Here’s my fundamental problem with Stephanie Dunn as the killer in “Hindsight”: Why did she kill Tamika with The Uzi, so that the old case would be brought back up, rather than with a gun that has no bodies attached to it? Yes, because Jeremiah was killed, too, it became a major crime and the connection to the Reese murders effectively distracted them for a while. But Stephanie didn’t know she was going to need a smokescreen; she didn’t think Jeremiah would be in the car that late. If she had “just” killed a black drug dealer in that neighborhood, which is what she thought she was doing, it would have been largely ignored by the LAPD, just like all the other homicides of its kind, and she’d have gotten away with it. Even once she killed Emile, too, because Tamika’s connection to him/the Reese murder was unknown.
So Tamika’s murder would have gone unsolved, considered just another drug/gang killing in a bad neighborhood, Emile’s would have been accepted as an accidental OD or suicide, and Stephanie - having eliminated the two people who could say hey, the murders of her husband and Rachel Grey weren't actually part of the Reese murder - would be set for life.
But I like the way they set her up – I like Little Weezy not knowing the phrase “hook, line, and sinker” and really like that we can see Julio going over to Steph’s desk and then coming back and putting something in his. It’s subtle, and I didn’t notice it on first viewing, but whenever I watch it knowing that he switched her gun, I'm tickled that we can see him doing something, we just don’t know what until after the fact. And I love Sharon telling Taylor, no, that’s not why men follow the women who break up with them.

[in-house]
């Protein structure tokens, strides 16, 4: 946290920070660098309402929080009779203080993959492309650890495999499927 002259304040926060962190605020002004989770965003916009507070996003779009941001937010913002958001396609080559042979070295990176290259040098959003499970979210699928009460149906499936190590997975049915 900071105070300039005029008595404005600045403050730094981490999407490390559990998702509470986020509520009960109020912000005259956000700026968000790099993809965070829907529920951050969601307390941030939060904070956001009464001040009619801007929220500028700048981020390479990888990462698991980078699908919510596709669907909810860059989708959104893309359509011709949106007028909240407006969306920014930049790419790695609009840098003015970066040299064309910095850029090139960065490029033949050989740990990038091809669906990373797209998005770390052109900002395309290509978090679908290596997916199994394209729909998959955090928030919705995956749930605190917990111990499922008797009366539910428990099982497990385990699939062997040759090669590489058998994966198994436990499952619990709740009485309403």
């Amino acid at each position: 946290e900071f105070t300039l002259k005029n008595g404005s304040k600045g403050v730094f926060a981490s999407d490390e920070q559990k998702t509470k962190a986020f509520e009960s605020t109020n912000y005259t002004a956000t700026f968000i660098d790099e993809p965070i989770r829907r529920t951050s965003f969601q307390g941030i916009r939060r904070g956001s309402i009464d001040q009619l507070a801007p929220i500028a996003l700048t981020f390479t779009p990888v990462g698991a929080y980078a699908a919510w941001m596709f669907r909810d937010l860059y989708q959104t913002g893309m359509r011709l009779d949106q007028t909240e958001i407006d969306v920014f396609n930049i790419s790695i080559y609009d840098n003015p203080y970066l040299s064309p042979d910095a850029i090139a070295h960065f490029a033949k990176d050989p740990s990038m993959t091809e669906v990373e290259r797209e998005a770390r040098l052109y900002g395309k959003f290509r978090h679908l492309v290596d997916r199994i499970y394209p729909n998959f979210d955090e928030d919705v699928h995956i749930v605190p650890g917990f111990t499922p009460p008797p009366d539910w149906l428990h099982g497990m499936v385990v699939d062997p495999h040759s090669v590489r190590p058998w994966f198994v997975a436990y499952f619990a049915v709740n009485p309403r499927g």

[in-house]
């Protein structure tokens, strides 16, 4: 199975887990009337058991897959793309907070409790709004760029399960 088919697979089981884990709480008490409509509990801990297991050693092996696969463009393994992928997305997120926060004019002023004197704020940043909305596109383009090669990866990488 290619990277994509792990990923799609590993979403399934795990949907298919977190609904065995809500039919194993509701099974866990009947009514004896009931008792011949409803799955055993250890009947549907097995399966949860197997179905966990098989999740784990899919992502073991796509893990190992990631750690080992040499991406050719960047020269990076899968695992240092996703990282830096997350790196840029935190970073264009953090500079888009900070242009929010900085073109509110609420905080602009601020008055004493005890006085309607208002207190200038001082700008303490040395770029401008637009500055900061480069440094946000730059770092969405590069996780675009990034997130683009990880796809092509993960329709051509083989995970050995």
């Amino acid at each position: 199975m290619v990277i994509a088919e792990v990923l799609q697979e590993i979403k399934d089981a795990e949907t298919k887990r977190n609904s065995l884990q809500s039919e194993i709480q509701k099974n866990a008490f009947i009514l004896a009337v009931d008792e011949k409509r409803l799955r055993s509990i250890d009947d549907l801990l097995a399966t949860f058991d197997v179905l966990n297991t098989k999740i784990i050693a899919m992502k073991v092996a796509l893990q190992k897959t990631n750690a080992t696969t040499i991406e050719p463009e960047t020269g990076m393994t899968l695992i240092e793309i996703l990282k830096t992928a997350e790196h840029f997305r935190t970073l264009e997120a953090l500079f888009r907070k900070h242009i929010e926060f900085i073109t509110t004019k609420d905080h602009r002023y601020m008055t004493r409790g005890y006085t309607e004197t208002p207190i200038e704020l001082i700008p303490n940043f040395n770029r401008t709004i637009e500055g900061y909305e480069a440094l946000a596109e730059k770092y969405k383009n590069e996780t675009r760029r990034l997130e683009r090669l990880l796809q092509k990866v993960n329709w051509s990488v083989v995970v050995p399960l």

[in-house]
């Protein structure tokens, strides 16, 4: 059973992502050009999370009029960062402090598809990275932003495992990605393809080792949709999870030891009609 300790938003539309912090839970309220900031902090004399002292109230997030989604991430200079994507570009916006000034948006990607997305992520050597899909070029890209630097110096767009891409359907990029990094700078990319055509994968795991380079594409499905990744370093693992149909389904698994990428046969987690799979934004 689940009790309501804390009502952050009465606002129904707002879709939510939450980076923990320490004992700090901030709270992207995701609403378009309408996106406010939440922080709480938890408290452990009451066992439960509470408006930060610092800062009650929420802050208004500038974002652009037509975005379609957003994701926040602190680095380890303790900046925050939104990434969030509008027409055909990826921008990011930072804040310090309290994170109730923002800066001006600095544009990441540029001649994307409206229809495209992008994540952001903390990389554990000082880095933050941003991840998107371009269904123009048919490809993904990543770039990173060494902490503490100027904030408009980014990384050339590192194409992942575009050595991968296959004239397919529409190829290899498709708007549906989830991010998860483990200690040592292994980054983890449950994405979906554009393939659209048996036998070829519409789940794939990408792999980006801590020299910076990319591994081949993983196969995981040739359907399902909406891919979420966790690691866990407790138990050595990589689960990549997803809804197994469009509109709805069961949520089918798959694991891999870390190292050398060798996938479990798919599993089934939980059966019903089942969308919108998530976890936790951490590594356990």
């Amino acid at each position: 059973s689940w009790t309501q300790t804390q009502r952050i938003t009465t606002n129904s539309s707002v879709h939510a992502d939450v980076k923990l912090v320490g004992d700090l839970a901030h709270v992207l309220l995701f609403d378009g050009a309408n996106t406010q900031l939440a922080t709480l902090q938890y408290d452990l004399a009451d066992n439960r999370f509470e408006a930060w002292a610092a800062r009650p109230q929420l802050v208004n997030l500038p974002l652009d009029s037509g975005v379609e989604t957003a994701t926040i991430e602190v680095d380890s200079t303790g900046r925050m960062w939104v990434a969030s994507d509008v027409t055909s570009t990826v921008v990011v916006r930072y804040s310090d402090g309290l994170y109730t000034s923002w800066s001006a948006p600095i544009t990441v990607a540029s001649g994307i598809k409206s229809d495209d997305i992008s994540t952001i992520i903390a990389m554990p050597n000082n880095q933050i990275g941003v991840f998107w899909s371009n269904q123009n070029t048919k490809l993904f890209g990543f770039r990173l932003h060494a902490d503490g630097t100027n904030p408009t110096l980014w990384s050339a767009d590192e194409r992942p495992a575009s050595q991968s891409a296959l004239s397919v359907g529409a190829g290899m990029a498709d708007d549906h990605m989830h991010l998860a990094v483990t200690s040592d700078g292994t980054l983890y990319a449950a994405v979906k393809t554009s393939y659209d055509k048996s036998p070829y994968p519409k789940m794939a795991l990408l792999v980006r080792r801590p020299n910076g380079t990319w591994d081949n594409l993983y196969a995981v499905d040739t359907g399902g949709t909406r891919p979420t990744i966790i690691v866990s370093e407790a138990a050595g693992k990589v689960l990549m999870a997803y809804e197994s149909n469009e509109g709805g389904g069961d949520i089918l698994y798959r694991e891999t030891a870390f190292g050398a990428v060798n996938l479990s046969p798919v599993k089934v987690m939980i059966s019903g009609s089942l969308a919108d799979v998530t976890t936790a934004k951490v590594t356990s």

My first time watching, I didn’t figure out Stephanie was the killer until Julio realized there was corn starch on the gloves. In subsequent viewings, I can see I should have been onto her once they started laying out their case against Hickman; if it wasn’t him, it had to be someone with all the same access – we can rule out Mike, so that leaves Stephanie Dunn and Sherry Hickman, and Dunn is the one who is also privy to all the present-day information and works in Narcotics.
Or maybe I should have suspected her from the moment Julio was interested in her, heh. Poor Julio, for his first foray back into actual dating to end in such disaster, but “as first dates go, it was pretty bad” makes me laugh.
I think my favorite part of this episode is the scene at the condo, with Sharon gathering her stuff for work while Rusty goes on about his other mom, and Gus walks into the middle of it to get ignored by Rusty and welcomed by Sharon. I love the sorry about him look she gives Gus when Rusty is short with him, and that she gives him a hug good-bye after giving Rusty a kiss; it’s such a sweet, natural moment indicating Gus’s growing integration into their routine that I almost like Gus and Sharon’s relationship better than his and Rusty’s, ha. (But it contains one of my few irritations with product placement on this show: Sharon Raydor would not drink Maxwell House coffee.)
And I like Sharon prompting Rusty into setting Gary up to confessing his way into a mandatory life sentence, and Rusty’s glance at the camera and parting line when he gets it done. In the midst of all that, though, it’s sad that Rusty fixates so much on who hit him and whose idea it was to leave him at the zoo; his mom had the far greater obligation to him than Gary did, so there isn’t a lot of difference between what she did and what she went along with/allowed, but he’s always looking to lessen her actions.
I’ve really liked Sherry Hickman throughout this arc, the various ways they show that, because she used to be a cop, she knows all of “our” people. I like Andrea noting people tend to forget she was a good cop. And I love her saying in this episode that Mike and everyone else who decided to keep Mark’s secret took sides; they were both fellow officers, so screw this “it was personal, I didn’t want to get involved” stuff – both Sherry and Mark were these people’s friends and co-workers, and everyone decided to let her come into work every day looking like a fool.